PDF pending restoration
ERIC Number: ED224437
Record Type: RIE
Publication Date: 1982-Aug
Reference Count: 0
Stability and Change of Medical Specialty Choice, Wright State University School of Medicine. Classes of 1981 and 1982, Report No. 7 [and] Class of 1981, Report No. 4. Program Evaluation Studies. Occasional Papers.
Markert, Ronald J.
Medical specialty choice and reasons for change among those Wright State University students who switched their choice between entry and graduation were studied, based on questionnaire findings. For the class of 1982, 35 of the 70 students chose as their eventual specialty their preference at entry to medical school. Primary care specialties (family practice, internal medicine, and pediatrics) had a 46 percent (23 of 50) agreement rate; nonprimary care specialties had a 60 percent (12 of 20) agreement rate. The agreement rates by specialty are indicated. The most frequent change was from family practice at entry; of the 40 graduates who preferred family practice at entry, 24 (60 percent) switched to another specialty, most often to internal medicine (9) and emergency medicine (5). Cumulative results for the classes of 1981 and 1982 indicate that 53 of 115 (46 percent) chose as their eventual specialty their preference at entry to medical school. Primary care specialties had a 42 percent (36 of 85) agreement rate, while nonprimary care specialties had a 57 percent (17 of 30) agreement rate. Again, the most frequent change was from family practice at entry to another eventual specialty. It is suggested that the decrease in family practice preference during the course of medical education may result from an increased awareness of other specialties. Graduates chose aspects of the clinical years (year 3 and 4) as the most influential cause of change. (SW)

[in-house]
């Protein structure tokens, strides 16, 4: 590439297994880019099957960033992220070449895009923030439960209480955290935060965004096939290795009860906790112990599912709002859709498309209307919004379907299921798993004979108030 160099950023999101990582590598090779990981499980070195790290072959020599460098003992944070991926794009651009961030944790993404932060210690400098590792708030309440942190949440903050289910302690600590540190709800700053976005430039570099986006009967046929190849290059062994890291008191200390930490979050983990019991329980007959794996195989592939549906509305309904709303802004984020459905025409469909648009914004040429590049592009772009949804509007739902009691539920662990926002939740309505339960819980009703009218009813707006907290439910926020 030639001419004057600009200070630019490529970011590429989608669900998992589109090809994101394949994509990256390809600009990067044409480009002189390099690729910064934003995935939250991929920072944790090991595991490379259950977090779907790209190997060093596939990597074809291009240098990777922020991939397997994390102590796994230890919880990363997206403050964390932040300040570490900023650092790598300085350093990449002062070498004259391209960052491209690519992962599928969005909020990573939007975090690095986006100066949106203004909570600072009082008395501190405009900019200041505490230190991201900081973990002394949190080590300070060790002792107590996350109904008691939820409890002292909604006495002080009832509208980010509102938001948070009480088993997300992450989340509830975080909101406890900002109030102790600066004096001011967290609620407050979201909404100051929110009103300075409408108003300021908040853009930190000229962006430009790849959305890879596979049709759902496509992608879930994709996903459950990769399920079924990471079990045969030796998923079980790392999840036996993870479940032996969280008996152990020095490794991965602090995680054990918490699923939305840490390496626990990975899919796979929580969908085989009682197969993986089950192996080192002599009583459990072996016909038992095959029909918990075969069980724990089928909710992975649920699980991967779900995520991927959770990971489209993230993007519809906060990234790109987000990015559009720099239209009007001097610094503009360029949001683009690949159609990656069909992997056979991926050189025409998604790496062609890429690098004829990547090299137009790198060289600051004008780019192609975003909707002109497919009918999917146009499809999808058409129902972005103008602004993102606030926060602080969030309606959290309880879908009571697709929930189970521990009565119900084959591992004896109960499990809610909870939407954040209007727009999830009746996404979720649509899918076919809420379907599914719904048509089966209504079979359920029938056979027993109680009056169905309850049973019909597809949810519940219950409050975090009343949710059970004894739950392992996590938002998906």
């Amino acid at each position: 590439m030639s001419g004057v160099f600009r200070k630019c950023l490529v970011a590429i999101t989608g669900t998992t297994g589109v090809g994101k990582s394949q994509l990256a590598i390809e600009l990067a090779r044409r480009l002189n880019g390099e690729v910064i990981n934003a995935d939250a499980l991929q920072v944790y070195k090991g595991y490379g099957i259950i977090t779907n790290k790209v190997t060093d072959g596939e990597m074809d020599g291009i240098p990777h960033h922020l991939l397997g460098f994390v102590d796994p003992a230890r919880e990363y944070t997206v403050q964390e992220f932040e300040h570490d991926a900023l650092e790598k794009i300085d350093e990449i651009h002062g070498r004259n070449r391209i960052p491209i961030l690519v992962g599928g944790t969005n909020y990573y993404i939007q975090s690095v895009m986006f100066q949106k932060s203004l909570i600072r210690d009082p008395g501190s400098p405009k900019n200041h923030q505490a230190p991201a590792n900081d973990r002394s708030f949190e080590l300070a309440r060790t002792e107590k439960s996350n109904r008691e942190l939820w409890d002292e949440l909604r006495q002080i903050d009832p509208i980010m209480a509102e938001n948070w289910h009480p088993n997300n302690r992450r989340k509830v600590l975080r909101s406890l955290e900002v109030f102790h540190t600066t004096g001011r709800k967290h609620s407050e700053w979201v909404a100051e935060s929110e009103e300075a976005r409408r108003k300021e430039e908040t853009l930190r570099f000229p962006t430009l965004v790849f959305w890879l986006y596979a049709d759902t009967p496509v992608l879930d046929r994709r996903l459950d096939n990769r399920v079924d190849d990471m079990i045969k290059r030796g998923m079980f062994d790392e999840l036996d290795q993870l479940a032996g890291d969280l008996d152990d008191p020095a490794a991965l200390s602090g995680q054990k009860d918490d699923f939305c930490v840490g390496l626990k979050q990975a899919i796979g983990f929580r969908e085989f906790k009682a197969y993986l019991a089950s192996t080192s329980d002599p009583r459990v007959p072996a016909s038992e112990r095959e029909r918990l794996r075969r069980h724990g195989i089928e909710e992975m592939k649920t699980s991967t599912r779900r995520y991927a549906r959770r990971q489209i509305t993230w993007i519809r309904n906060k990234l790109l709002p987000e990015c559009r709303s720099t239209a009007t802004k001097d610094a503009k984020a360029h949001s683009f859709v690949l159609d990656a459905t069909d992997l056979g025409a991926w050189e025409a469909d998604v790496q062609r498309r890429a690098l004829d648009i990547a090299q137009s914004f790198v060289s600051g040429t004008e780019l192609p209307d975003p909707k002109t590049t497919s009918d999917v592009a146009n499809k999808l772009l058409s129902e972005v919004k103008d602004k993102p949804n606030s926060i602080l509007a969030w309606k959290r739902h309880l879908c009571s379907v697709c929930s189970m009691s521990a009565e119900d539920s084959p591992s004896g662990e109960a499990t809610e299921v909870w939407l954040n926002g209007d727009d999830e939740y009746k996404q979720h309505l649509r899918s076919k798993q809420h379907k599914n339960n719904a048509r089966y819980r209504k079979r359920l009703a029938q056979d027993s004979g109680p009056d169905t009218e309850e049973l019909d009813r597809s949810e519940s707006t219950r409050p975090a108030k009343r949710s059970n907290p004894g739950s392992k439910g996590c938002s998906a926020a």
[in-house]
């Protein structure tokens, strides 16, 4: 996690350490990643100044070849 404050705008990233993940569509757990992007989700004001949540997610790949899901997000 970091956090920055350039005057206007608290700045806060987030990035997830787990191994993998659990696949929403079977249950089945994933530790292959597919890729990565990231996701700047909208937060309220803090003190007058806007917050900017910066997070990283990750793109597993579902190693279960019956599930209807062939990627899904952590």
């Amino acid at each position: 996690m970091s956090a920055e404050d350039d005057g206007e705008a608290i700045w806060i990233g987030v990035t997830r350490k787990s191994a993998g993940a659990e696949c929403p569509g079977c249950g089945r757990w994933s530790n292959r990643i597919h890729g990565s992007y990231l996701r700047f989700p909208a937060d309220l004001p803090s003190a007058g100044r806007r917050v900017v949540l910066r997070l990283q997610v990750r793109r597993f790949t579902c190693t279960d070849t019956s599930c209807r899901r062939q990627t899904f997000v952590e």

Descriptors: Career Choice, Comparative Analysis, Family Practice (Medicine), Higher Education, Institutional Research, Internal Medicine, Majors (Students), Medical Education, Medical Students, Pediatrics, Primary Health Care, Specialization
Wright State University, School of Medicine, Xenia, OH 45385.
Publication Type: Reports - Research
Education Level: N/A
Authoring Institution: Wright State Univ., Xenia, OH. School of Medicine.
Identifiers: Wright State University OH
Note: This study was partially funded by the Miami Valley Area Health Education Center. Papers prepared by the Group on Evaluation, Department of Postgraduate Medicine and Continuing Education.